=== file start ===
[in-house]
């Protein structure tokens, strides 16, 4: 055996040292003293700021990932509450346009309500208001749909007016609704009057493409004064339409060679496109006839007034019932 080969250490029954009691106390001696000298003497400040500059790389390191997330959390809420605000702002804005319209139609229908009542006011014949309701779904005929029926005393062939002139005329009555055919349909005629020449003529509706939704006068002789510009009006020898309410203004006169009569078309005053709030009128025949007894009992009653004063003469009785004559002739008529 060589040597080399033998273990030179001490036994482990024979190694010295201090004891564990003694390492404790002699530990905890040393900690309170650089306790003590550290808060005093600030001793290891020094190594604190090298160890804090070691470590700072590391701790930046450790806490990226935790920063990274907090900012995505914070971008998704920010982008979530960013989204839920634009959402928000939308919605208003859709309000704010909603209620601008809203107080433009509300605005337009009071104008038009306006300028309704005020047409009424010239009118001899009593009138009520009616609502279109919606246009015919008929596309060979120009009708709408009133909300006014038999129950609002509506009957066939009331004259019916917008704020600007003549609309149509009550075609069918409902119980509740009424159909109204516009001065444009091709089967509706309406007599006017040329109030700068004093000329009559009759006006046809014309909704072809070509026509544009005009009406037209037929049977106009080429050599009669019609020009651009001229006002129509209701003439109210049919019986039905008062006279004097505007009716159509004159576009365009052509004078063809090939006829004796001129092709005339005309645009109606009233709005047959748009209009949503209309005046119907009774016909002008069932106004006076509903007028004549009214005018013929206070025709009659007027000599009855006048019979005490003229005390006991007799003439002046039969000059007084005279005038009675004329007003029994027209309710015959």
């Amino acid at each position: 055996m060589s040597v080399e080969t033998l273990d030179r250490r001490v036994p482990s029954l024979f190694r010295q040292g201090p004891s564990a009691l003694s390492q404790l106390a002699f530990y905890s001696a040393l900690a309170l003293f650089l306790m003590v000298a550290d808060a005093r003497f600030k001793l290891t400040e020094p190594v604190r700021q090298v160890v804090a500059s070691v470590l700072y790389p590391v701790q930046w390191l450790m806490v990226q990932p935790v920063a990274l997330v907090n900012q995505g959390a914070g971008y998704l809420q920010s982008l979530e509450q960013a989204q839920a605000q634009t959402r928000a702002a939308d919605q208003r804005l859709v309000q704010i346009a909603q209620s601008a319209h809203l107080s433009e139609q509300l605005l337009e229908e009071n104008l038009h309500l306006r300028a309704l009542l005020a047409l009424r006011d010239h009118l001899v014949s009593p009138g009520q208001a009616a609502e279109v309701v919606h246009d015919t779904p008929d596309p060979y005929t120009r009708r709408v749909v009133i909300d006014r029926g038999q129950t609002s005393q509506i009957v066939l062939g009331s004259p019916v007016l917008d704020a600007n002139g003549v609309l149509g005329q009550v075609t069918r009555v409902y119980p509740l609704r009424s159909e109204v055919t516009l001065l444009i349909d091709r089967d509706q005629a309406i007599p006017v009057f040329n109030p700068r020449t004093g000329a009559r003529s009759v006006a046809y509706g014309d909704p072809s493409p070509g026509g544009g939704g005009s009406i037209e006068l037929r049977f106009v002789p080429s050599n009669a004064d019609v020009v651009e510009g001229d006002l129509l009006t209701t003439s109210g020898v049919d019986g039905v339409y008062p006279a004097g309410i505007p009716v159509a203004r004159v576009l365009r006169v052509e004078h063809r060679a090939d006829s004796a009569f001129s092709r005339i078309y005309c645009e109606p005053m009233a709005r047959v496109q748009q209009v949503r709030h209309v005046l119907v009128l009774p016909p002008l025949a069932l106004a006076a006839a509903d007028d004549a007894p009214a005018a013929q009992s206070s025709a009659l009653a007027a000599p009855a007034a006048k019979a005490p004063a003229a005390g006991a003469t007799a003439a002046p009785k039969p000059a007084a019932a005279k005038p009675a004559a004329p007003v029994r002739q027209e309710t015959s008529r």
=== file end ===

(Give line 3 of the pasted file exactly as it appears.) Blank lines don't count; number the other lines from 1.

């Amino acid at each position: 055996m060589s040597v080399e080969t033998l273990d030179r250490r001490v036994p482990s029954l024979f190694r010295q040292g201090p004891s564990a009691l003694s390492q404790l106390a002699f530990y905890s001696a040393l900690a309170l003293f650089l306790m003590v000298a550290d808060a005093r003497f600030k001793l290891t400040e020094p190594v604190r700021q090298v160890v804090a500059s070691v470590l700072y790389p590391v701790q930046w390191l450790m806490v990226q990932p935790v920063a990274l997330v907090n900012q995505g959390a914070g971008y998704l809420q920010s982008l979530e509450q960013a989204q839920a605000q634009t959402r928000a702002a939308d919605q208003r804005l859709v309000q704010i346009a909603q209620s601008a319209h809203l107080s433009e139609q509300l605005l337009e229908e009071n104008l038009h309500l306006r300028a309704l009542l005020a047409l009424r006011d010239h009118l001899v014949s009593p009138g009520q208001a009616a609502e279109v309701v919606h246009d015919t779904p008929d596309p060979y005929t120009r009708r709408v749909v009133i909300d006014r029926g038999q129950t609002s005393q509506i009957v066939l062939g009331s004259p019916v007016l917008d704020a600007n002139g003549v609309l149509g005329q009550v075609t069918r009555v409902y119980p509740l609704r009424s159909e109204v055919t516009l001065l444009i349909d091709r089967d509706q005629a309406i007599p006017v009057f040329n109030p700068r020449t004093g000329a009559r003529s009759v006006a046809y509706g014309d909704p072809s493409p070509g026509g544009g939704g005009s009406i037209e006068l037929r049977f106009v002789p080429s050599n009669a004064d019609v020009v651009e510009g001229d006002l129509l009006t209701t003439s109210g020898v049919d019986g039905v339409y008062p006279a004097g309410i505007p009716v159509a203004r004159v576009l365009r006169v052509e004078h063809r060679a090939d006829s004796a009569f001129s092709r005339i078309y005309c645009e109606p005053m009233a709005r047959v496109q748009q209009v949503r709030h209309v005046l119907v009128l009774p016909p002008l025949a069932l106004a006076a006839a509903d007028d004549a007894p009214a005018a013929q009992s206070s025709a009659l009653a007027a000599p009855a007034a006048k019979a005490p004063a003229a005390g006991a003469t007799a003439a002046p009785k039969p000059a007084a019932a005279k005038p009675a004559a004329p007003v029994r002739q027209e309710t015959s008529r």